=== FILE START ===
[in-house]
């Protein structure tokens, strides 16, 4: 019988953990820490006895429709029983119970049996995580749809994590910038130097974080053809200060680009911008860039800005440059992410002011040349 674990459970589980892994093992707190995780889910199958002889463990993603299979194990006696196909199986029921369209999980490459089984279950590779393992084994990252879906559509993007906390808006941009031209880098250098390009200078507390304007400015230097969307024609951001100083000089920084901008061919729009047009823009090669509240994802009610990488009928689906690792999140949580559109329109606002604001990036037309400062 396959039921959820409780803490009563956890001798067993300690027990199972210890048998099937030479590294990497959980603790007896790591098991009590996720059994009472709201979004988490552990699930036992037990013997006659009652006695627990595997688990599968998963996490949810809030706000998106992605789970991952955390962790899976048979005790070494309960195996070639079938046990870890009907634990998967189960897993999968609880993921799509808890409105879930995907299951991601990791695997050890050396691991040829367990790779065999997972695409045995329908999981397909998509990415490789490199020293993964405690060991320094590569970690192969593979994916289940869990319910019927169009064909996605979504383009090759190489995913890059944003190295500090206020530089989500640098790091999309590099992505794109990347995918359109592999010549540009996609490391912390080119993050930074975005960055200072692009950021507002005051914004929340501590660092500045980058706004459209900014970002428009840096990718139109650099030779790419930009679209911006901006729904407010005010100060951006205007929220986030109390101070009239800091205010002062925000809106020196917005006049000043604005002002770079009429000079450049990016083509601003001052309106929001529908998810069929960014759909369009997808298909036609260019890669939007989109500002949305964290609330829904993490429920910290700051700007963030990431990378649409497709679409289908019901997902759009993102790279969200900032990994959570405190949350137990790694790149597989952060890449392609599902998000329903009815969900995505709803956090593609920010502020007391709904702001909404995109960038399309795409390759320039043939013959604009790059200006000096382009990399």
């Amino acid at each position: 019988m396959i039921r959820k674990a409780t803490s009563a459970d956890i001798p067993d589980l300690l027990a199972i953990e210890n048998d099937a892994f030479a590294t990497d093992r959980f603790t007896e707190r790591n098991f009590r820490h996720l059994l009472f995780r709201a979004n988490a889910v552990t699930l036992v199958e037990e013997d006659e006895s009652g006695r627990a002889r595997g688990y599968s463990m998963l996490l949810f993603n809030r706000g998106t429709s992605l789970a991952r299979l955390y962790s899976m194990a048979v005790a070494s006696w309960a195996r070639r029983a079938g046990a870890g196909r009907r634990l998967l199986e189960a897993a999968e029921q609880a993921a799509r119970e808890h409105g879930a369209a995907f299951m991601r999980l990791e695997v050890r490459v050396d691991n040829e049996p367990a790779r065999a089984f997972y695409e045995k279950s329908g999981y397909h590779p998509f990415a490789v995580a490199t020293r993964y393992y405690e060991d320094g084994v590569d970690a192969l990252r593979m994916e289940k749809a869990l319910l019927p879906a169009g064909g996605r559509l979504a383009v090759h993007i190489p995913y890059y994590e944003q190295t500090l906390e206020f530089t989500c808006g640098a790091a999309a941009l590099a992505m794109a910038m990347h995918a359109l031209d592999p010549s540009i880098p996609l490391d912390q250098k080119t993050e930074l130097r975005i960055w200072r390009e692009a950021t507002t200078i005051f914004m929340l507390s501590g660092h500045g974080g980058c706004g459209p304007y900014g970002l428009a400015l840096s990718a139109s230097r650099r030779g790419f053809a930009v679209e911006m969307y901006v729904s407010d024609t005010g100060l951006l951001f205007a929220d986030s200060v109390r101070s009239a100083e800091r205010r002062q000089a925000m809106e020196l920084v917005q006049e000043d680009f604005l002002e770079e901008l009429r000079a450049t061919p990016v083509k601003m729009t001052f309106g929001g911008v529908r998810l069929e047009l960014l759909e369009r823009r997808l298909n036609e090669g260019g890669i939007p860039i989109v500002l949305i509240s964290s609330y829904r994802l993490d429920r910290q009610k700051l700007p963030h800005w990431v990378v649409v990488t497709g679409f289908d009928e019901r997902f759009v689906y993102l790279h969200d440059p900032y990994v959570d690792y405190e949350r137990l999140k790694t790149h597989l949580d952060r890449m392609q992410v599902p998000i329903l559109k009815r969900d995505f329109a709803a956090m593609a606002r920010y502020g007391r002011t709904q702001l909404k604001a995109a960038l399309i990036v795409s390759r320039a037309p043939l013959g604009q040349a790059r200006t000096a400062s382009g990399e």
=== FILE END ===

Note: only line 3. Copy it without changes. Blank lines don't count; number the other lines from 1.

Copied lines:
């Amino acid at each position: 019988m396959i039921r959820k674990a409780t803490s009563a459970d956890i001798p067993d589980l300690l027990a199972i953990e210890n048998d099937a892994f030479a590294t990497d093992r959980f603790t007896e707190r790591n098991f009590r820490h996720l059994l009472f995780r709201a979004n988490a889910v552990t699930l036992v199958e037990e013997d006659e006895s009652g006695r627990a002889r595997g688990y599968s463990m998963l996490l949810f993603n809030r706000g998106t429709s992605l789970a991952r299979l955390y962790s899976m194990a048979v005790a070494s006696w309960a195996r070639r029983a079938g046990a870890g196909r009907r634990l998967l199986e189960a897993a999968e029921q609880a993921a799509r119970e808890h409105g879930a369209a995907f299951m991601r999980l990791e695997v050890r490459v050396d691991n040829e049996p367990a790779r065999a089984f997972y695409e045995k279950s329908g999981y397909h590779p998509f990415a490789v995580a490199t020293r993964y393992y405690e060991d320094g084994v590569d970690a192969l990252r593979m994916e289940k749809a869990l319910l019927p879906a169009g064909g996605r559509l979504a383009v090759h993007i190489p995913y890059y994590e944003q190295t500090l906390e206020f530089t989500c808006g640098a790091a999309a941009l590099a992505m794109a910038m990347h995918a359109l031209d592999p010549s540009i880098p996609l490391d912390q250098k080119t993050e930074l130097r975005i960055w200072r390009e692009a950021t507002t200078i005051f914004m929340l507390s501590g660092h500045g974080g980058c706004g459209p304007y900014g970002l428009a400015l840096s990718a139109s230097r650099r030779g790419f053809a930009v679209e911006m969307y901006v729904s407010d024609t005010g100060l951006l951001f205007a929220d986030s200060v109390r101070s009239a100083e800091r205010r002062q000089a925000m809106e020196l920084v917005q006049e000043d680009f604005l002002e770079e901008l009429r000079a450049t061919p990016v083509k601003m729009t001052f309106g929001g911008v529908r998810l069929e047009l960014l759909e369009r823009r997808l298909n036609e090669g260019g890669i939007p860039i989109v500002l949305i509240s964290s609330y829904r994802l993490d429920r910290q009610k700051l700007p963030h800005w990431v990378v649409v990488t497709g679409f289908d009928e019901r997902f759009v689906y993102l790279h969200d440059p900032y990994v959570d690792y405190e949350r137990l999140k790694t790149h597989l949580d952060r890449m392609q992410v599902p998000i329903l559109k009815r969900d995505f329109a709803a956090m593609a606002r920010y502020g007391r002011t709904q702001l909404k604001a995109a960038l399309i990036v795409s390759r320039a037309p043939l013959g604009q040349a790059r200006t000096a400062s382009g990399e």